Sometimes what appears to be a roadblock turns out to be a purpose-finding detour. Such is the case with Emily Lim, a baker, and Catherine Li, a photographer, whose plans were derailed when Covid-19 hit.

“When Covid first started, we both thought it wouldn’t last years—a couple weeks off school and work and that would be it,” says Li.

Weeks, however, turned into months. Lim was permanently let go from her position as a baker, and Li was freshly graduated from photography school. “We found ourselves with lots of free time, so we did what many other people in their 20s did during the pandemic—baked sourdough, played Animal Crossing, and got a puppy, Cappuccino.”

They began visiting a nearby park with a neighbourhood dog meetup. Taking photos of the dogs and seeing the joy it sparked in their owners led them down an unanticipated path: starting a pet photography studio, Kapture 9 Studios. So far, they’re off to an incredible start—one of their dog portraits graces this issue’s cover.

“We wanted to help pet owners capture their pet’s personality and give them a lasting memory,” says Lim. “We try to give all our clients a unique and fun experience.” 

* To book a session, go to They welcome all species of pets. Find them on Instagram and Facebook at @kapture9studios.


Kapture 9’s Tips for Better Dog Photos

Dog lying down looking at camera

1. Get down to your pet’s level

We spend most of our time looking down toward our dogs, so try getting low. You’ll be surprised by how different your pet looks!

Dog catching food in front of camera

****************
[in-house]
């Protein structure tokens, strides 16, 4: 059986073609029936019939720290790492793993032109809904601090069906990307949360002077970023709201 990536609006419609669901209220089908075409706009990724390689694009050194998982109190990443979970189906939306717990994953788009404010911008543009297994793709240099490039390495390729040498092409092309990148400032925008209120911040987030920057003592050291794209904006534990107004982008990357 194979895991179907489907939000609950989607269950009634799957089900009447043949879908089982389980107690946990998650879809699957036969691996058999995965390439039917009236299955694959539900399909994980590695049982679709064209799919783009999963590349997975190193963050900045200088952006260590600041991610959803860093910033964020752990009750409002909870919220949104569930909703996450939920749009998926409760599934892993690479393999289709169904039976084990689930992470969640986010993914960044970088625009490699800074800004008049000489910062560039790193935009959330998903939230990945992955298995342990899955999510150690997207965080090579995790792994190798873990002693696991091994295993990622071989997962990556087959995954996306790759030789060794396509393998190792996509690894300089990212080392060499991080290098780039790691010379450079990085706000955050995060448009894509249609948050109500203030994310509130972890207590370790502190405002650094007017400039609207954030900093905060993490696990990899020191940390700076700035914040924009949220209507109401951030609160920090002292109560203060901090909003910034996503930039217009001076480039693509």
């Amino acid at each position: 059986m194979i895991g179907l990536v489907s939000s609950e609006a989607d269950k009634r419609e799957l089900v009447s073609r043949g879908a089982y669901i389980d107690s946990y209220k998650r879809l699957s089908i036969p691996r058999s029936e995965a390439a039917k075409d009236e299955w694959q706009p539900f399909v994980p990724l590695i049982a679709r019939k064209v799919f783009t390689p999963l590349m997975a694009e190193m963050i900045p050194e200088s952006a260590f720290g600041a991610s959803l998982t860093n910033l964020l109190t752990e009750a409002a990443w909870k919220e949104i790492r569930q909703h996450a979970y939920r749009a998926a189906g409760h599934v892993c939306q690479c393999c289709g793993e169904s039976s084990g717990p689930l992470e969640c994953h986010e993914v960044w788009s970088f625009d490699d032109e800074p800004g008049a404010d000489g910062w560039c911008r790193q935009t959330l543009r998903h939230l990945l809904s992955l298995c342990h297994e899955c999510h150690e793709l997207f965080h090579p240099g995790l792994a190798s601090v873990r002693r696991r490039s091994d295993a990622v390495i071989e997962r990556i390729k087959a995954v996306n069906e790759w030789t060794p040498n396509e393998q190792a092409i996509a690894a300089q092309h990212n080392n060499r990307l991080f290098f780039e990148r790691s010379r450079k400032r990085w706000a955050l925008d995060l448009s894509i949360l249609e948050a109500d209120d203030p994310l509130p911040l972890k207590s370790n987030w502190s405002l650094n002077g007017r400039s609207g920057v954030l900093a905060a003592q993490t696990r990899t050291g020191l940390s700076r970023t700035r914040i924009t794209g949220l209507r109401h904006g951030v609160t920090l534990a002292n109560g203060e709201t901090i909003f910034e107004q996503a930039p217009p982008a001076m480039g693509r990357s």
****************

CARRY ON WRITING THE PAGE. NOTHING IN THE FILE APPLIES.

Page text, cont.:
2. Pay your pet—and don’t be cheap!

Pet parents are often shocked with how many treats we give out during a shoot, but your pet is doing hard work! Don’t expect your dog to do 10 commands for one treat and be cooperative. It’s important to know how your pet likes to be paid—some like food and some like play. Find out what your dog’s preference is, and reward heavily. You might find a more attentive dog!

Dog in motion in front of camera

3. Add some motion

As long as you have enough light, your smart phone should be able to handle taking some action shots of your pup! Adding some movement can make for a more interesting shot. Photos are a great time to show off your dog’s tricks. You can get some hilarious faces from treat catching [toss some kibble and snap away], but having your pup strut their stuff can make for some adorable photos, too.

Dog wearing glasses accessories in front of camera

4. Accessorize

Add in some bows, bandanas, hats, or toys to add personality to your photos.

Dog looking at camera

5. Play with space

Don’t feel confined to centering your pet or following the rule of thirds. Play around with cropping; filling the frame or having a ton of background can make for a more interesting photograph!

Dogs having fun eating cake

6. Have fun

Don’t stress out about getting the perfect shot! Take lots of photos and have fun with it! Make sure your dog is having fun, too. Modelling is hard work. Sometimes they’re willing to show off and other times they’re just going to give you a sit. 

smiling dog with eyes closed

7. Be candid

Some of the cutest photos come from the moments between the shots you’re trying to get, so take a bunch of photos and go through them later.  

Two dogs playing together

8. Grab a friend

The more the merrier! Bringing in some friends can bring out a different side of your pup and you’ll get some shots you wouldn’t be able to capture solo.

Dog being cheeky

9. Get cheeky

Don’t be afraid to show off all your dog’s assets! 

This article originally appeared in the award-winning Modern Dog magazine. Subscribe today!


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